The British Parliament is to consider debating if China should face sanctions over its treatment of the Uyghur people after a petition was signed nearly 125,000 times. Under the British system petitions which are signed 10,000 times will receive a response from the Government and petitions which are signed at least 100,000 times will be considered for a formal debate in parliament.

The petition, which can be read in full HERE, asks for “the UK Government to impose sanctions on China for their human rights violations on the Uyghur people”, with an aim of ending the “cultural genocide” of the Uyghur people. The petition say that the Uyghur are “subject to mass detention, mass surveillance, restriction of religious and cultural identities” and “other gross human rights abuses.”

China has been coming under increased pressure over its treatment of ethnic minorities over the past year, with their treatment of the Uyghur population coming under particular scrutiny. A report by the Jamestown Foundation into the treatment of the Uyghur population has said that Chinese attempts to destroy the ethnic group now meet the formal definition of genocide.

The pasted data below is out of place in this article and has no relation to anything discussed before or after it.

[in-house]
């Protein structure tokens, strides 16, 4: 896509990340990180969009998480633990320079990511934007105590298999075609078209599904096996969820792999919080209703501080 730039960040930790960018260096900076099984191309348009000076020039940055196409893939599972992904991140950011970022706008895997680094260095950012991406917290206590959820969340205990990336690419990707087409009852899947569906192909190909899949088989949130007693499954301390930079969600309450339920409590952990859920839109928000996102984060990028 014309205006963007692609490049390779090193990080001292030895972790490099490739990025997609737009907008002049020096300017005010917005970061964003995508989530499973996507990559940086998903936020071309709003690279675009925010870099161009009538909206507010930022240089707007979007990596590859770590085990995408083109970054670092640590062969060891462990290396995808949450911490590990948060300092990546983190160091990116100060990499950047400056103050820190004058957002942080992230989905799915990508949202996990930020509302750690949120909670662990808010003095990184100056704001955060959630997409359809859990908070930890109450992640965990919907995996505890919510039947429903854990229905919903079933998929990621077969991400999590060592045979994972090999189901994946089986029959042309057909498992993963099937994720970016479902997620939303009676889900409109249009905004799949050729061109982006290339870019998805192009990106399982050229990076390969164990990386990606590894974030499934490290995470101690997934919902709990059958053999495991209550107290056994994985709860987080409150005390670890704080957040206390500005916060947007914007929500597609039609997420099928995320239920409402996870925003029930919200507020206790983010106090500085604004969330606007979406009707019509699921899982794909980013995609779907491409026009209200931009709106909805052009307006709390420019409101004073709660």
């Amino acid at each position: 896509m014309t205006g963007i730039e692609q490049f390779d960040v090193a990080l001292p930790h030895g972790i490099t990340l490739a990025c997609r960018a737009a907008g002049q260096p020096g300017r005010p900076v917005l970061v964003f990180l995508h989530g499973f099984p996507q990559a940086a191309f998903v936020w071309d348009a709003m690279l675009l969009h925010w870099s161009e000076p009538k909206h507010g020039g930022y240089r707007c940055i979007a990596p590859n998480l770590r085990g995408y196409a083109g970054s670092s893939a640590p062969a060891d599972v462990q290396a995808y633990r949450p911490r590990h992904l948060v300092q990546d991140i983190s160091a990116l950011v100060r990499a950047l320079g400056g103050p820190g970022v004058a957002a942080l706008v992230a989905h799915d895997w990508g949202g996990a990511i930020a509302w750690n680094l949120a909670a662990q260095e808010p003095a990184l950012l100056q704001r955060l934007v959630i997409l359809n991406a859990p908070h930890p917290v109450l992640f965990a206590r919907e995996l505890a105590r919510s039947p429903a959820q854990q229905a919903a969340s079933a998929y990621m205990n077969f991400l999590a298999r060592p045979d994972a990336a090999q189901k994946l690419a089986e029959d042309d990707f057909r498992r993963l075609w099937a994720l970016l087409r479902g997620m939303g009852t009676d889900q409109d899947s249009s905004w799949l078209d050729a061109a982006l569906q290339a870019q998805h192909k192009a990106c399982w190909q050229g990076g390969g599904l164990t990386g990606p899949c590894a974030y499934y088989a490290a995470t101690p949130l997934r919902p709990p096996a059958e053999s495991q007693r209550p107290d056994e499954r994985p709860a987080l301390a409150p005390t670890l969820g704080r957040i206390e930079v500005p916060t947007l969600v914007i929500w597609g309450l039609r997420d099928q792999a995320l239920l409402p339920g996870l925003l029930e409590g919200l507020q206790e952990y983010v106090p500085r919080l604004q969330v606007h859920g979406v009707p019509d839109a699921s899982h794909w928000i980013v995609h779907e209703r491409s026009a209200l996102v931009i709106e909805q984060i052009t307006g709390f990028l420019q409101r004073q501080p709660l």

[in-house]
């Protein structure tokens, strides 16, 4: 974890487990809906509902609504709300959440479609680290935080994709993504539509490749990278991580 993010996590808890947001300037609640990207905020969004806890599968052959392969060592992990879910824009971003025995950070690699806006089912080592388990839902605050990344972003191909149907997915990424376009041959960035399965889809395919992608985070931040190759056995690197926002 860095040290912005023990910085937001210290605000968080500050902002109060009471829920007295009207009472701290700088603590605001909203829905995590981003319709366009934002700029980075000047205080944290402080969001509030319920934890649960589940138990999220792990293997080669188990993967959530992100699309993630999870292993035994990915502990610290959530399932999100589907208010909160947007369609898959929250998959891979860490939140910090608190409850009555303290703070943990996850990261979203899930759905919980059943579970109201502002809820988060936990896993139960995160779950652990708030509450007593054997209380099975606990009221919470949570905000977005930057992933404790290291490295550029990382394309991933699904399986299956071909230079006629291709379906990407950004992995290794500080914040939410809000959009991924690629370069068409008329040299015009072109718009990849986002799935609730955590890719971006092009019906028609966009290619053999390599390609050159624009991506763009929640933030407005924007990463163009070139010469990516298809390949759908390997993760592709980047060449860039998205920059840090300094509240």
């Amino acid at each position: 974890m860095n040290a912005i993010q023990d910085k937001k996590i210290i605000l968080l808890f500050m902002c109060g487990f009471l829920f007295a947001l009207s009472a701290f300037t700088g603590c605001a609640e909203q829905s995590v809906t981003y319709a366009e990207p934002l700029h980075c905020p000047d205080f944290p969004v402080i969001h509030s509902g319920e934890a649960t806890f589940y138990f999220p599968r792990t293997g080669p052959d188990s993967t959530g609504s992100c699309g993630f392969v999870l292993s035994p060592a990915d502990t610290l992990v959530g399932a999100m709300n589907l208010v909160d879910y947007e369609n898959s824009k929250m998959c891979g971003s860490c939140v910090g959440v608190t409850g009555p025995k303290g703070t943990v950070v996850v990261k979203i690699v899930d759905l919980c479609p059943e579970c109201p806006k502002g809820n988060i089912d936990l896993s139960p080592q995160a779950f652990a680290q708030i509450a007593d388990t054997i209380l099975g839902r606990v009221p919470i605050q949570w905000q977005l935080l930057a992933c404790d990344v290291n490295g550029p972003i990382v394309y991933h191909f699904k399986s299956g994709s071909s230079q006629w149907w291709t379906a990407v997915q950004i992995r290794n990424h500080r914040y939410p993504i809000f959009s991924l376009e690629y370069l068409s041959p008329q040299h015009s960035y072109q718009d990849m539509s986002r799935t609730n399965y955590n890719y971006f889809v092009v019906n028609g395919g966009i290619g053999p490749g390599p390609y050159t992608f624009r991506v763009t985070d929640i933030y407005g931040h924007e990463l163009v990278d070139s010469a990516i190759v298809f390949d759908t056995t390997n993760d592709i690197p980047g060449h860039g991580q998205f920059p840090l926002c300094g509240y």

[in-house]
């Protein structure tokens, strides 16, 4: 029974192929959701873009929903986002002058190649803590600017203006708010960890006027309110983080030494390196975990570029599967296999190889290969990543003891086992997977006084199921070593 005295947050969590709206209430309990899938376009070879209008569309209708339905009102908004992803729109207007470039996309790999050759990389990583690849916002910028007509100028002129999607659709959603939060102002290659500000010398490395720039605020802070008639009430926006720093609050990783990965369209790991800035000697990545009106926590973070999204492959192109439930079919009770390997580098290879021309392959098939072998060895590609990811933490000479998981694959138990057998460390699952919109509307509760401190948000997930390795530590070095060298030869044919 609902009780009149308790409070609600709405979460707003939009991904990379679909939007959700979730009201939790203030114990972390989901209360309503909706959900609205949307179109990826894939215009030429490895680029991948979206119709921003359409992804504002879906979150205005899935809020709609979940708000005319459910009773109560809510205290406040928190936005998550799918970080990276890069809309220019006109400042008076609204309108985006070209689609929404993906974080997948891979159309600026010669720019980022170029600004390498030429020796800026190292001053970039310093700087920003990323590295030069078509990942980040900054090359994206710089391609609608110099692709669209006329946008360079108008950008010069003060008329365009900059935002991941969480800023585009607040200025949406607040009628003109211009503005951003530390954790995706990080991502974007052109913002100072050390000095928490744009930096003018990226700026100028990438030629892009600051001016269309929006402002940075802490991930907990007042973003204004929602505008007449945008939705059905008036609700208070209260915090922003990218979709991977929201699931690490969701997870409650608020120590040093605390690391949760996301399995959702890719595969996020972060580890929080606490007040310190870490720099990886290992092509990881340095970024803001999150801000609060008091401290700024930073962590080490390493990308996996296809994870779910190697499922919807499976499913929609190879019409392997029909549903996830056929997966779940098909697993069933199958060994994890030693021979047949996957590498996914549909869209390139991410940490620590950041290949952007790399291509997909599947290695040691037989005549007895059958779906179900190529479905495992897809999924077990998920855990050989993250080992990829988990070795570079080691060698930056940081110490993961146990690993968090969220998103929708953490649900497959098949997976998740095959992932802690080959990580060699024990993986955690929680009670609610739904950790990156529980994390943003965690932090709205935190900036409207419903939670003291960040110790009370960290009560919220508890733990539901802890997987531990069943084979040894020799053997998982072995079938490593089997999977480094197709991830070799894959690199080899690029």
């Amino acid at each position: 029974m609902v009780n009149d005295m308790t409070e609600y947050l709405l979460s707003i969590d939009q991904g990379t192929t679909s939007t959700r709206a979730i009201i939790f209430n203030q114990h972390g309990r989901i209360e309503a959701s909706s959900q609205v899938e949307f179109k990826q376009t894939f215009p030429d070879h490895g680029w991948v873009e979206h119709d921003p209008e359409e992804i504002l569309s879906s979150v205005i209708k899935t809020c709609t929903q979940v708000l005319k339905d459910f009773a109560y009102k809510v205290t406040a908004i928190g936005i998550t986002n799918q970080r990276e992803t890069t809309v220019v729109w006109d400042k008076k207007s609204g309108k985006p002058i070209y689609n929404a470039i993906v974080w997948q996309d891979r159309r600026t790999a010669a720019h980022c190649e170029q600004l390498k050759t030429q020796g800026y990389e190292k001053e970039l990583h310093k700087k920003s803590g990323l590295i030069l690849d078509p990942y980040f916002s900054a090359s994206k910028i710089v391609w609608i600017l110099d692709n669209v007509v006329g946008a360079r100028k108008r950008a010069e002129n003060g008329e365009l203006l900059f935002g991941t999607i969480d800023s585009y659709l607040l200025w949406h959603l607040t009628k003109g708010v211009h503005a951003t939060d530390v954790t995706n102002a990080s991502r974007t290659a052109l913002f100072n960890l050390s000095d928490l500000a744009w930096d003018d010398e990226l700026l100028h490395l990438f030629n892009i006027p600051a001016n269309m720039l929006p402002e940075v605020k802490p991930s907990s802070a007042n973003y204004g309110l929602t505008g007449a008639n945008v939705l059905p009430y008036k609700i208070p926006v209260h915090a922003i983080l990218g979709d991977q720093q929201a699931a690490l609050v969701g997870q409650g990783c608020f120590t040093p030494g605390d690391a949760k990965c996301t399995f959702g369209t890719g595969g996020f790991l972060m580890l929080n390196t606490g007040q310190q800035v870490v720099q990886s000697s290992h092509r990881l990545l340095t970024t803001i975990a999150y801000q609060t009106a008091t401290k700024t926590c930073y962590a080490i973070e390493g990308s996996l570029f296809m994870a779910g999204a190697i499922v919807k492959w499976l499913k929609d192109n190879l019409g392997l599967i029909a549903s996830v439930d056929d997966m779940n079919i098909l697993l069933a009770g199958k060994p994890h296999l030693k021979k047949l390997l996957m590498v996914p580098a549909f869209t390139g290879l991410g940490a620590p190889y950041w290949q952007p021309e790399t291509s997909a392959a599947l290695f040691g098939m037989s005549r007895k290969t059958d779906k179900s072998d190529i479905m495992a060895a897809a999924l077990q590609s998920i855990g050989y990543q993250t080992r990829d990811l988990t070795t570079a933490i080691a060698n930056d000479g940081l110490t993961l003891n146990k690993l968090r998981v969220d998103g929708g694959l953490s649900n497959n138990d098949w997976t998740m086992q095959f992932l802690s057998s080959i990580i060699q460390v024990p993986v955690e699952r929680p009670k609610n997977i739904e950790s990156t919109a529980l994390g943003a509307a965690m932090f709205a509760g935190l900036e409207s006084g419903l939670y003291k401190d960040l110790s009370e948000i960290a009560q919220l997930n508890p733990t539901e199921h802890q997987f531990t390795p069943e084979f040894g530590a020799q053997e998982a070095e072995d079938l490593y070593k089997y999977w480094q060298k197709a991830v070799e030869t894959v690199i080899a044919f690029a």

The Chinese Ambassador to the UK, Liu Xiaoming, was asked about the treatment of the Uyghur people during a recent interview by Andrew Marr of the BBC. In particular he was asked to explain a video that has been widely distributed on social media. Experts say the video, which shows blindfolded and handcuffed men being put onto trains, is an official recording  that it is likely from Xinjiang in 2018.  The ambassador said that every country has such “prisoner transfers” and denied that the Chinese government was engaging in a program of mass sterilization of ethnic minorities.

In Ireland there is currently a petition asking that we suspend the bilateral arrangements that exist between Hong Kong and Ireland in light of the passing of the National Security Law. The petition, which can be read HERE, says this is necessary to protect the 60,000 ethnic Chinese people who live and work in Ireland.

We’ve asked the Chinese Embassy to comment on the video but have so far received no response.